At each visit, clinic staff will check whether or not the subject has taken their medication in the last 24 hours and if tablets have been missed in the past few weeks. It is important for staff to be certain of this before making any changes to treatment. Patients are asked to bring all study drugs and other prescribed medications they are currently taking to each visit. The nurse will then ask the patient to explain what they are actually taking. It is surprising how often patients do not take what is prescribed or are taking the wrong tablets. Side effects are a common cause of non-compliance with medication and patients are asked at each visit if they are experiencing any problems with their medication.
More than 80% of patients attending the clinic are taking more than one antihypertensive medication, and 40% are taking more than three different drugs. Combining different classes of drugs has been shown to be the most effective strategy for reducing blood pressure. Too many patients are still taking only one drug and are poorly controlled. The clinic follows BHS recommendations into the most effective combinations to use with various groups of patients (fig 2).4
The usual ASCOT clinic appointment is 30 minutes long, compared with the 7.5 minutes for a general practitioner appointment. This additional time gives us the opportunity to assess the patient’s blood pressure, weight, and general condition, and to undertake blood and urine sampling, review their past blood results and provide non-pharmacological advice as well as tablet dispensing. This is all done in a relaxed environment with the offer of tea or coffee at the end of the appointment if patients have been fasting. There are rarely more than three people in the waiting room at any one time.
Appointments are punctual. This is important as we recognise that all patients are volunteers. Patients also become frustrated if they are kept waiting, reflected in a rise in blood pressure.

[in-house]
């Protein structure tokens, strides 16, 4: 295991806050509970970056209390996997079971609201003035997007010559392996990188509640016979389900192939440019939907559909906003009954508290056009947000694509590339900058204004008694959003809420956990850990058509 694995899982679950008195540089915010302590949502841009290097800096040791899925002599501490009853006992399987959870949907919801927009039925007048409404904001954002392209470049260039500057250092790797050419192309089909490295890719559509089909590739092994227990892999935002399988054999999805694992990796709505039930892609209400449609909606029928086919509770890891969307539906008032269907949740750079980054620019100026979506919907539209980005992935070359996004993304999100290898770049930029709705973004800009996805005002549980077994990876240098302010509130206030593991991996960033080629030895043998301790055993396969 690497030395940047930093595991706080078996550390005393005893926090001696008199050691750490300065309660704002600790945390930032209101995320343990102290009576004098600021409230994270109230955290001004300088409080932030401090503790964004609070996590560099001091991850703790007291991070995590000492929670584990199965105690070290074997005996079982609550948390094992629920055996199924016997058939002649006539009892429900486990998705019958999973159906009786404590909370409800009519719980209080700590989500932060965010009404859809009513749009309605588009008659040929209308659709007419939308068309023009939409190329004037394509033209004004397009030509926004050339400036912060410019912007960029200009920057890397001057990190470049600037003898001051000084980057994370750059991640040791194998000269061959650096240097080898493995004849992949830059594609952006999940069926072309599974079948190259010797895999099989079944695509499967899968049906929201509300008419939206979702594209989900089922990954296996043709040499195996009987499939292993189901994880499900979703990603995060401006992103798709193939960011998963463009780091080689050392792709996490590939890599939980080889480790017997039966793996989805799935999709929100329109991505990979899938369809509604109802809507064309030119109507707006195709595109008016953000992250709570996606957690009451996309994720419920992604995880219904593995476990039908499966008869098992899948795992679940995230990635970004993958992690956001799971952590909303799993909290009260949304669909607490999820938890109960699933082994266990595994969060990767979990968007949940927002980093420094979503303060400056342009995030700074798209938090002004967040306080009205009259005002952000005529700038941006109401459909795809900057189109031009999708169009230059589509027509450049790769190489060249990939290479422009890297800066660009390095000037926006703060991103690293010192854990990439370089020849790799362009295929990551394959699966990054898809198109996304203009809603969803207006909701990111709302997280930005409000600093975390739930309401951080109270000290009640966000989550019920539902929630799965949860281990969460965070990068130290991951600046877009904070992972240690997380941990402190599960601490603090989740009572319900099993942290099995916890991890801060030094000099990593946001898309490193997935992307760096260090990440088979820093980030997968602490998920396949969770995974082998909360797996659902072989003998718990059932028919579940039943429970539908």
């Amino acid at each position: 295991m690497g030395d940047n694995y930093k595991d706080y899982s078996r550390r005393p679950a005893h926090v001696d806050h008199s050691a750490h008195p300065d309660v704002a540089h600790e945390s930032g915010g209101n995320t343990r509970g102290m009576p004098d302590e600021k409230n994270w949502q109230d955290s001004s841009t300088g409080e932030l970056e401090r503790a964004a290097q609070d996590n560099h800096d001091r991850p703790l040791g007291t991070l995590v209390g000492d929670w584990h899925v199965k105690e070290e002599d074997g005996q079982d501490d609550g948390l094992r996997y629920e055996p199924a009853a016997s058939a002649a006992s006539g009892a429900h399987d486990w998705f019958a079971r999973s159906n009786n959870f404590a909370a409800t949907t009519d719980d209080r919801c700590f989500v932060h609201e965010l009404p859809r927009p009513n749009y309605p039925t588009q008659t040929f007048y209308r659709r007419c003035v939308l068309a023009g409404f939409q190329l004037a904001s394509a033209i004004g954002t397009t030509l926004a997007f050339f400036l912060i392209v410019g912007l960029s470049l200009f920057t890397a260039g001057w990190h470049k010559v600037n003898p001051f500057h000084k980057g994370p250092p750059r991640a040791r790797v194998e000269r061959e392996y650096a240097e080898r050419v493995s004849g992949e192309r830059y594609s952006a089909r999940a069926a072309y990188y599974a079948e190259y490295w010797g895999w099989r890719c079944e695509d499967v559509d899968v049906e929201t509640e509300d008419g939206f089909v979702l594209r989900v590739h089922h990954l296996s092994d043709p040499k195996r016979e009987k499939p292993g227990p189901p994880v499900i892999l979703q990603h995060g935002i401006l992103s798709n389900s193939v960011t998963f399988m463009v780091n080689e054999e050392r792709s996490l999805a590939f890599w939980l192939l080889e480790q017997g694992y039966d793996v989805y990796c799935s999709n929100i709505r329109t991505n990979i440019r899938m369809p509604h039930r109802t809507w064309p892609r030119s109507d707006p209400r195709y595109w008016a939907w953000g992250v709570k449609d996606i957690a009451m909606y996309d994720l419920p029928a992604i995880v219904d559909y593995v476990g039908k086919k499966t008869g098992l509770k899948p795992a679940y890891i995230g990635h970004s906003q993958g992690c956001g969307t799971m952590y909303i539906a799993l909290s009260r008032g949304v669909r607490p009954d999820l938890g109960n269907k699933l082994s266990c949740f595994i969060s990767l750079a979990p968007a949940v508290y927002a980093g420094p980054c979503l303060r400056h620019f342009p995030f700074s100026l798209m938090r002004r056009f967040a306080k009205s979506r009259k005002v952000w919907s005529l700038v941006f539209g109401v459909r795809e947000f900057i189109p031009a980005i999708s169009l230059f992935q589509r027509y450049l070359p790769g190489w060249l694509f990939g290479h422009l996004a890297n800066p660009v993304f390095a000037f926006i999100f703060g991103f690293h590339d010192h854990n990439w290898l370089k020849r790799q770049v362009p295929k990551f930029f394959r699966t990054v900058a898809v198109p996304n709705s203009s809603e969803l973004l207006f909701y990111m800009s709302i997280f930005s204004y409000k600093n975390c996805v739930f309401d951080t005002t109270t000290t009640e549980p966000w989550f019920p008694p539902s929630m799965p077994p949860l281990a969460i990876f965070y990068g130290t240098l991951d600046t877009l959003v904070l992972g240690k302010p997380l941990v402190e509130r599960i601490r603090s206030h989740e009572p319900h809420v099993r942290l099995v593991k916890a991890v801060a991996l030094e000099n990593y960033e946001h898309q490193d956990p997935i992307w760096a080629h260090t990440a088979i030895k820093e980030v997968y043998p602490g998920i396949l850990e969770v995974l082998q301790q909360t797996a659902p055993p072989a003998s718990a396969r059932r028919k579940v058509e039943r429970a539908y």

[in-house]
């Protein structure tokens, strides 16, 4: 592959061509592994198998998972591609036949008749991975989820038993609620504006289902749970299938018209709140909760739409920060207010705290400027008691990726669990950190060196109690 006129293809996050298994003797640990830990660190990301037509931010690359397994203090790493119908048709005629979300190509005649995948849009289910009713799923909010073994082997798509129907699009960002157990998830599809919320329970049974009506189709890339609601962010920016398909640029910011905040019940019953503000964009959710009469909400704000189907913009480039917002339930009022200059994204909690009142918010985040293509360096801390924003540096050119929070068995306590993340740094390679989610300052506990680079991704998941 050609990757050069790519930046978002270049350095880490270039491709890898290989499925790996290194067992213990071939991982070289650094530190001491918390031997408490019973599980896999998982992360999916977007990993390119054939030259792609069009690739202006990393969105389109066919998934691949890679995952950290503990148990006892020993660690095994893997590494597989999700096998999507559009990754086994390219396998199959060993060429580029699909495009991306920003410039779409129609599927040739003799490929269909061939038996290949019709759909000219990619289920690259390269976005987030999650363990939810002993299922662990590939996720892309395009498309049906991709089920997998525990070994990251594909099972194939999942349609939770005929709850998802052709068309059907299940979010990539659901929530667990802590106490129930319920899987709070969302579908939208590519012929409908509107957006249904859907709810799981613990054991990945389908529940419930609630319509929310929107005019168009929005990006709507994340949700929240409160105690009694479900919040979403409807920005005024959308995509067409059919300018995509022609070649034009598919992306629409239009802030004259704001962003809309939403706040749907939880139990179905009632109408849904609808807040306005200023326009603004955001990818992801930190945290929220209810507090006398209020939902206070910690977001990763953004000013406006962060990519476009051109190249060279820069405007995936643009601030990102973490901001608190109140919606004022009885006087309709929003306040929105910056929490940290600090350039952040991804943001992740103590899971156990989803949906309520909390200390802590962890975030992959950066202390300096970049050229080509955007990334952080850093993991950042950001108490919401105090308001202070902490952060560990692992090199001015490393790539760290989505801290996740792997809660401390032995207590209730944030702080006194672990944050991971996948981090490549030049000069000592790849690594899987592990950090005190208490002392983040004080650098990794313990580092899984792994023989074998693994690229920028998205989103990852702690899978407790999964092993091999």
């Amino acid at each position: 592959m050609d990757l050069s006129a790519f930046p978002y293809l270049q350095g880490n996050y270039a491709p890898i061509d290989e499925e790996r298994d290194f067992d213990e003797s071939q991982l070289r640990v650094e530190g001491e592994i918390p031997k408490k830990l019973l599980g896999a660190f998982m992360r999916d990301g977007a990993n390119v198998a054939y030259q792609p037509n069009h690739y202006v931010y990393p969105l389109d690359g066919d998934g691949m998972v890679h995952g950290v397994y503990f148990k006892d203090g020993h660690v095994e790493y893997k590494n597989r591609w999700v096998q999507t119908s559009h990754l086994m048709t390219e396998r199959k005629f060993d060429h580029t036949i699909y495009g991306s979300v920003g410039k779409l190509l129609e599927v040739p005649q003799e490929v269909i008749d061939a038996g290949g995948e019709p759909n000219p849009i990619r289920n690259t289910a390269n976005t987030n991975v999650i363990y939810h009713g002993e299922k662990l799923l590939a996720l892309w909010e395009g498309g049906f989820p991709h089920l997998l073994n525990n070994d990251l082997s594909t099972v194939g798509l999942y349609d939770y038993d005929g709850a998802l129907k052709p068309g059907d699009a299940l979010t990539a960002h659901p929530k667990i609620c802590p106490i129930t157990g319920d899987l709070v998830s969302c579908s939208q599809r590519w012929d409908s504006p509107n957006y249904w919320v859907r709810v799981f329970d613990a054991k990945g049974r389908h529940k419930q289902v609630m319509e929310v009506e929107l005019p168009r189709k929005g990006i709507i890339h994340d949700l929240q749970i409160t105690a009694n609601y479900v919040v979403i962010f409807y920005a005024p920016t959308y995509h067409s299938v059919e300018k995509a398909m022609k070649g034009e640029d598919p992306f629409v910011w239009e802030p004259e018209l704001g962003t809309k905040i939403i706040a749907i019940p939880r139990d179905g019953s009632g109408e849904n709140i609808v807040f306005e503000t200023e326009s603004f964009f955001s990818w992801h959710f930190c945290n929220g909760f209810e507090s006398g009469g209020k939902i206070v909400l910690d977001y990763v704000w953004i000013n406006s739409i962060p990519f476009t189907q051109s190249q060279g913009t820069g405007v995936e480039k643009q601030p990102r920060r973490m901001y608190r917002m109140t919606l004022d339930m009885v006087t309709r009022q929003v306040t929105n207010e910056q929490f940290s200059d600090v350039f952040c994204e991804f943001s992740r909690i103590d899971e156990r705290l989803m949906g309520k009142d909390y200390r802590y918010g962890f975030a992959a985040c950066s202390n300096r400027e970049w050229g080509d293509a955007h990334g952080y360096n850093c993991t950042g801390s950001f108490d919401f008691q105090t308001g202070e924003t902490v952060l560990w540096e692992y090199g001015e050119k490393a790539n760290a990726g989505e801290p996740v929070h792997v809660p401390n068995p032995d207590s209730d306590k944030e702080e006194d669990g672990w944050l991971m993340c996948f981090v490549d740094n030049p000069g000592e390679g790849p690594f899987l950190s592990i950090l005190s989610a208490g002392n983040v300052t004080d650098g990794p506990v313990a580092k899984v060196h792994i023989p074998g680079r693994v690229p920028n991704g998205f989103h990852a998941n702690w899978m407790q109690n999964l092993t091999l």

The electronic blood pressure devices that we use to measure blood pressure have been validated by the BHS, and are recalibrated yearly to ensure they are reading accurately. The blood pressure taking skills of each nurse are assessed when joining the clinic and familiarity with all blood pressure devices used is essential.
Blood pressure measurements are always taken in accordance with BHS guidelines: patients’ arms are measured at each visit to ascertain cuff size, and patients sit for five minutes before their blood pressure is taken. Three readings are taken at least one minute apart and there is no conversation during this time. Sometimes the nurse may leave the room if we feel our presence is causing a rise in pressure.
Non-pharmacological advice is given at each visit, even for patients who have been coming to the clinic for several years. We tend to focus on one area of lifestyle at a time. An increase of a few pounds in weight tends to show an increase in blood pressure. This difference can give patients a reason to focus on changes.
Time constraints and work pressures will inevitably mean that some of the features of this clinic cannot be translated into the general practice setting. Nevertheless, blood pressure control could be improved by using a protocol: this is probably the key aspect of the ASCOT clinic that helps us to focus our attention on lowering blood pressure. If blood pressure remains uncontrolled after three drugs are given, referral to a specialised clinic may be useful, providing that:
Blood pressure has been taken correctly. Are all BP machines validated and calibrated? Anaeroid machines are notorious for being inaccurate. One recent study suggested that only one in 54 practices had arrangements in place for maintenance and calibration of sphygmomanometers.5
Patients are taking all drugs as prescribed. Ask the patient about side effects and whether or not they have missed any tablets, stressing that it is important for you to know this before you give them further medication. Look at concomitant medication—steroids and anti-inflammatory drugs can both cause a rise in blood pressure.
There has been discussion of non-pharmacological measures to reduce blood pressure.
Controlling blood pressure is of paramount importance for preventing cardiovascular disease. Although treating hypertension to target level provides a challenge for health care professionals, the experience of ASCOT is that target levels can be achieved. Strict protocol adherence, reinforcement of non-pharmacological advice, and attention to patient compliance has contributed to achieving positive results in this clinic. Some of these points could be translated into the more challenging setting of primary care.